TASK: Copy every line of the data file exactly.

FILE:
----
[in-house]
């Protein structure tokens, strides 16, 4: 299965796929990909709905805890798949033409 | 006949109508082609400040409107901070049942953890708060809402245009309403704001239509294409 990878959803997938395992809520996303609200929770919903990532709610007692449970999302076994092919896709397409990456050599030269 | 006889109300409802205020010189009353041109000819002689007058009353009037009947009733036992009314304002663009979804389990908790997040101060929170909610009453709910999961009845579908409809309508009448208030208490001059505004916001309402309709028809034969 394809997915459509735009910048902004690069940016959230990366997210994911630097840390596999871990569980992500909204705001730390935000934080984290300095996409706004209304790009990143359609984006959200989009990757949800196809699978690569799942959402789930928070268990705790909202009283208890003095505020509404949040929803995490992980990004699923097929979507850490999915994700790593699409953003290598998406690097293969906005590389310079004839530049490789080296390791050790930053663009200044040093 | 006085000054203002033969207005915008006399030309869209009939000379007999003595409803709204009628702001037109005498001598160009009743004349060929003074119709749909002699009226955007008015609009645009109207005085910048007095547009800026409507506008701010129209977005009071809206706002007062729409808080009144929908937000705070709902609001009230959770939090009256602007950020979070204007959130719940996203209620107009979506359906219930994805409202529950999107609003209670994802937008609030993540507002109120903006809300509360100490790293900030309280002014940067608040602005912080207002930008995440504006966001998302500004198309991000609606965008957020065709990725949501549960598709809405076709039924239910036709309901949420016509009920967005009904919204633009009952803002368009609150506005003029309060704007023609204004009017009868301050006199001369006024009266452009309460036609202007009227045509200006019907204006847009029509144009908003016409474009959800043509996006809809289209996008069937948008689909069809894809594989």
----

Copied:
[in-house]
């Protein structure tokens, strides 16, 4: 299965796929990909709905805890798949033409 | 006949109508082609400040409107901070049942953890708060809402245009309403704001239509294409 990878959803997938395992809520996303609200929770919903990532709610007692449970999302076994092919896709397409990456050599030269 | 006889109300409802205020010189009353041109000819002689007058009353009037009947009733036992009314304002663009979804389990908790997040101060929170909610009453709910999961009845579908409809309508009448208030208490001059505004916001309402309709028809034969 394809997915459509735009910048902004690069940016959230990366997210994911630097840390596999871990569980992500909204705001730390935000934080984290300095996409706004209304790009990143359609984006959200989009990757949800196809699978690569799942959402789930928070268990705790909202009283208890003095505020509404949040929803995490992980990004699923097929979507850490999915994700790593699409953003290598998406690097293969906005590389310079004839530049490789080296390791050790930053663009200044040093 | 006085000054203002033969207005915008006399030309869209009939000379007999003595409803709204009628702001037109005498001598160009009743004349060929003074119709749909002699009226955007008015609009645009109207005085910048007095547009800026409507506008701010129209977005009071809206706002007062729409808080009144929908937000705070709902609001009230959770939090009256602007950020979070204007959130719940996203209620107009979506359906219930994805409202529950999107609003209670994802937008609030993540507002109120903006809300509360100490790293900030309280002014940067608040602005912080207002930008995440504006966001998302500004198309991000609606965008957020065709990725949501549960598709809405076709039924239910036709309901949420016509009920967005009904919204633009009952803002368009609150506005003029309060704007023609204004009017009868301050006199001369006024009266452009309460036609202007009227045509200006019907204006847009029509144009908003016409474009959800043509996006809809289209996008069937948008689909069809894809594989």